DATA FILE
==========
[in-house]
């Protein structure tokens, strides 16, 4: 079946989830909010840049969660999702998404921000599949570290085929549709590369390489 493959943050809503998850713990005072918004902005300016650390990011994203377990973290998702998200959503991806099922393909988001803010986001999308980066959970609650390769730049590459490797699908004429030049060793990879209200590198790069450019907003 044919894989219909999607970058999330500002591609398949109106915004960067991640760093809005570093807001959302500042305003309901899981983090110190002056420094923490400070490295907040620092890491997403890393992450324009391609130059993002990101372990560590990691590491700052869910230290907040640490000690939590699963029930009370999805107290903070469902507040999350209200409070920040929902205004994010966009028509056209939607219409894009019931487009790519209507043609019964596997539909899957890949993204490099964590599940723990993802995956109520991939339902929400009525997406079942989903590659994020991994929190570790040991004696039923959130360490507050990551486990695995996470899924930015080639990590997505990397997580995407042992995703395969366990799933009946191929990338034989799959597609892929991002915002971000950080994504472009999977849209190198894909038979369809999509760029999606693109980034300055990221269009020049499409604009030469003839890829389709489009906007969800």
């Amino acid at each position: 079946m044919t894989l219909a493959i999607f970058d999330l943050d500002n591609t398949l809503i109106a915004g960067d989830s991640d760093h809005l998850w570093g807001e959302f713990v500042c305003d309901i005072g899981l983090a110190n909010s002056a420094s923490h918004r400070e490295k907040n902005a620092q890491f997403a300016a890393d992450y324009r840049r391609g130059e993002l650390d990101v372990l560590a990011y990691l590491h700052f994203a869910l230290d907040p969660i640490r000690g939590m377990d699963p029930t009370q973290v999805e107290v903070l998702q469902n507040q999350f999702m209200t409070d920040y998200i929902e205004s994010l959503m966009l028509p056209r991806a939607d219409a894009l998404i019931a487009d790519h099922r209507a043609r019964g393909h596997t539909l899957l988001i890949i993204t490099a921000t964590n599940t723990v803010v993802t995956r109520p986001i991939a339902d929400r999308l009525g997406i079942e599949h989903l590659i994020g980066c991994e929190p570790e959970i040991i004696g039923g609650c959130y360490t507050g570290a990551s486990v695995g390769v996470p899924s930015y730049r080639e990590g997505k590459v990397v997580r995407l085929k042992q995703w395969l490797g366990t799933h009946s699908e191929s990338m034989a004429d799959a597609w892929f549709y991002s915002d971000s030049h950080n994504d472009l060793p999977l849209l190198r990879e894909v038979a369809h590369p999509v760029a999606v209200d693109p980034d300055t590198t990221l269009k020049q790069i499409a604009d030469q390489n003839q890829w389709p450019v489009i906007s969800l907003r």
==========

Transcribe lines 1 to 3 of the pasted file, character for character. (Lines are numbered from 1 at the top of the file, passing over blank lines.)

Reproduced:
[in-house]
């Protein structure tokens, strides 16, 4: 079946989830909010840049969660999702998404921000599949570290085929549709590369390489 493959943050809503998850713990005072918004902005300016650390990011994203377990973290998702998200959503991806099922393909988001803010986001999308980066959970609650390769730049590459490797699908004429030049060793990879209200590198790069450019907003 044919894989219909999607970058999330500002591609398949109106915004960067991640760093809005570093807001959302500042305003309901899981983090110190002056420094923490400070490295907040620092890491997403890393992450324009391609130059993002990101372990560590990691590491700052869910230290907040640490000690939590699963029930009370999805107290903070469902507040999350209200409070920040929902205004994010966009028509056209939607219409894009019931487009790519209507043609019964596997539909899957890949993204490099964590599940723990993802995956109520991939339902929400009525997406079942989903590659994020991994929190570790040991004696039923959130360490507050990551486990695995996470899924930015080639990590997505990397997580995407042992995703395969366990799933009946191929990338034989799959597609892929991002915002971000950080994504472009999977849209190198894909038979369809999509760029999606693109980034300055990221269009020049499409604009030469003839890829389709489009906007969800």
């Amino acid at each position: 079946m044919t894989l219909a493959i999607f970058d999330l943050d500002n591609t398949l809503i109106a915004g960067d989830s991640d760093h809005l998850w570093g807001e959302f713990v500042c305003d309901i005072g899981l983090a110190n909010s002056a420094s923490h918004r400070e490295k907040n902005a620092q890491f997403a300016a890393d992450y324009r840049r391609g130059e993002l650390d990101v372990l560590a990011y990691l590491h700052f994203a869910l230290d907040p969660i640490r000690g939590m377990d699963p029930t009370q973290v999805e107290v903070l998702q469902n507040q999350f999702m209200t409070d920040y998200i929902e205004s994010l959503m966009l028509p056209r991806a939607d219409a894009l998404i019931a487009d790519h099922r209507a043609r019964g393909h596997t539909l899957l988001i890949i993204t490099a921000t964590n599940t723990v803010v993802t995956r109520p986001i991939a339902d929400r999308l009525g997406i079942e599949h989903l590659i994020g980066c991994e929190p570790e959970i040991i004696g039923g609650c959130y360490t507050g570290a990551s486990v695995g390769v996470p899924s930015y730049r080639e990590g997505k590459v990397v997580r995407l085929k042992q995703w395969l490797g366990t799933h009946s699908e191929s990338m034989a004429d799959a597609w892929f549709y991002s915002d971000s030049h950080n994504d472009l060793p999977l849209l190198r990879e894909v038979a369809h590369p999509v760029a999606v209200d693109p980034d300055t590198t990221l269009k020049q790069i499409a604009d030469q390489n003839q890829w389709p450019v489009i906007s969800l907003r």